Combat: Season 1 - Campaign 1

Combat: Season 1 - Campaign 1

5.0 1

Cast: Vic Morrow, Rick Jason, Pierre Jalbert, Jack Hogan

     
 

The series Combat! never made it to laserdisc in America, though it did in Japan. Now it has arrived in better than first-class treatment on DVD, courtesy of Image Entertainment, with lots of whistles and bells attached. Combat!: Season 1, Campaign 1 kicks off where there series did (and where most other series dealing with the World War II European groundSee more details below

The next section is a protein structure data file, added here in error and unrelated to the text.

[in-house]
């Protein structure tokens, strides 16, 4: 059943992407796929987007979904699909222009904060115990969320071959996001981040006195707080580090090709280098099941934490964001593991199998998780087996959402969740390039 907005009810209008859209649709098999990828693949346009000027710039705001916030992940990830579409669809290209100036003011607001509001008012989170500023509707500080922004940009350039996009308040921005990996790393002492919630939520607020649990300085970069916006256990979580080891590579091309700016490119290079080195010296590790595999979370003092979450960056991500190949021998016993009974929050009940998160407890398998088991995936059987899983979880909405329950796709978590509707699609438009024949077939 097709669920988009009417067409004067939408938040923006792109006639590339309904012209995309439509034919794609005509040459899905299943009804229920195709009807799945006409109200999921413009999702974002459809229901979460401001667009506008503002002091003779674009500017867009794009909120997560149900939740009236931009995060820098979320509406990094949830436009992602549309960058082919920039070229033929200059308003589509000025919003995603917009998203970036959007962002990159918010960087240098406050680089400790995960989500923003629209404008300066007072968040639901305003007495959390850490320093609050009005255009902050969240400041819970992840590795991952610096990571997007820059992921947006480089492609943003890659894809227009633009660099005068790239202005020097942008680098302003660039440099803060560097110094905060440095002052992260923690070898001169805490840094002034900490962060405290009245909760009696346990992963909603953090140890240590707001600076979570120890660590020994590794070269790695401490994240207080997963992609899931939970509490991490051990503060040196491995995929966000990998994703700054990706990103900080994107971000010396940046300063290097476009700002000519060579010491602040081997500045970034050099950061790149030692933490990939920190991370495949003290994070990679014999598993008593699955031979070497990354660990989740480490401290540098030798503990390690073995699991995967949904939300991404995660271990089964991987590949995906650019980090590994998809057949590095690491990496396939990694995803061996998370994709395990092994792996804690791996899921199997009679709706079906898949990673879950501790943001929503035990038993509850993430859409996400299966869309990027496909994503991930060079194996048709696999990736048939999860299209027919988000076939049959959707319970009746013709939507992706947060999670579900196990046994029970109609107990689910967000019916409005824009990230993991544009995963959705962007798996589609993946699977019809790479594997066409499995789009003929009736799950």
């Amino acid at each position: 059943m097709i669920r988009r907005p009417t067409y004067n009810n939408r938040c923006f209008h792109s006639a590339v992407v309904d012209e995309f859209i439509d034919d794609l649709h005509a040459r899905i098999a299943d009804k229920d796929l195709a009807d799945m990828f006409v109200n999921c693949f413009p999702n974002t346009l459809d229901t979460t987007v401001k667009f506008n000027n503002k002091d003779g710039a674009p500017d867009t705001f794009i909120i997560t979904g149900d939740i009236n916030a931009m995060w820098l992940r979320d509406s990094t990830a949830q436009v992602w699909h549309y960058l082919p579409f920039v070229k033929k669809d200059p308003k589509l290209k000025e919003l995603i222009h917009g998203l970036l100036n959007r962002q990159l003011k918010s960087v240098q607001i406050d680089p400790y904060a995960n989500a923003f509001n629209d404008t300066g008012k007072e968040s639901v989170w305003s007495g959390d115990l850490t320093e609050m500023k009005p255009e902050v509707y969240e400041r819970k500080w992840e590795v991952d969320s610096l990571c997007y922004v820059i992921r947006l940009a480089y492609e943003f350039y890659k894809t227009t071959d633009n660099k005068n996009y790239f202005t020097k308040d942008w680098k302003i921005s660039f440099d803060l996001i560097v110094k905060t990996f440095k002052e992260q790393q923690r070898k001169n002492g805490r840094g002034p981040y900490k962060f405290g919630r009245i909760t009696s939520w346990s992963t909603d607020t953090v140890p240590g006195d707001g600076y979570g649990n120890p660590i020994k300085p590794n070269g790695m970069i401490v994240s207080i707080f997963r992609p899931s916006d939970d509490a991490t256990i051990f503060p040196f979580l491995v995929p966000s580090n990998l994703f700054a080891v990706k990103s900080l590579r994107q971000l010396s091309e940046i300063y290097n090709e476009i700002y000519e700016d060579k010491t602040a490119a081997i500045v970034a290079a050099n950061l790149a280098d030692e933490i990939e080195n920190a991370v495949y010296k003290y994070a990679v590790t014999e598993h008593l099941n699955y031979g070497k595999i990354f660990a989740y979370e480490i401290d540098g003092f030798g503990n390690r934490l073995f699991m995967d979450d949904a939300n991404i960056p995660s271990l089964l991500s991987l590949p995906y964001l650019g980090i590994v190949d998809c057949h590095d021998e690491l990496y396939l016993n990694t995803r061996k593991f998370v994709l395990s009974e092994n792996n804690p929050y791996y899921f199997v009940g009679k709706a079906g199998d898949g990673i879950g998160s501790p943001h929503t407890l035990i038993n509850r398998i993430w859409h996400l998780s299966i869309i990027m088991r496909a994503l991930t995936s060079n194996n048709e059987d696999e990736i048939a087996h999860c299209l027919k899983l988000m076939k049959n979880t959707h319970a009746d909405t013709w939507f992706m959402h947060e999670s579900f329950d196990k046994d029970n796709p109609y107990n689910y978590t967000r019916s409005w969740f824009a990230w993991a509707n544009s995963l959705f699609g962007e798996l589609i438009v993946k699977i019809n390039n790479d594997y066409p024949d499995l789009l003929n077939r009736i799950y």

Overview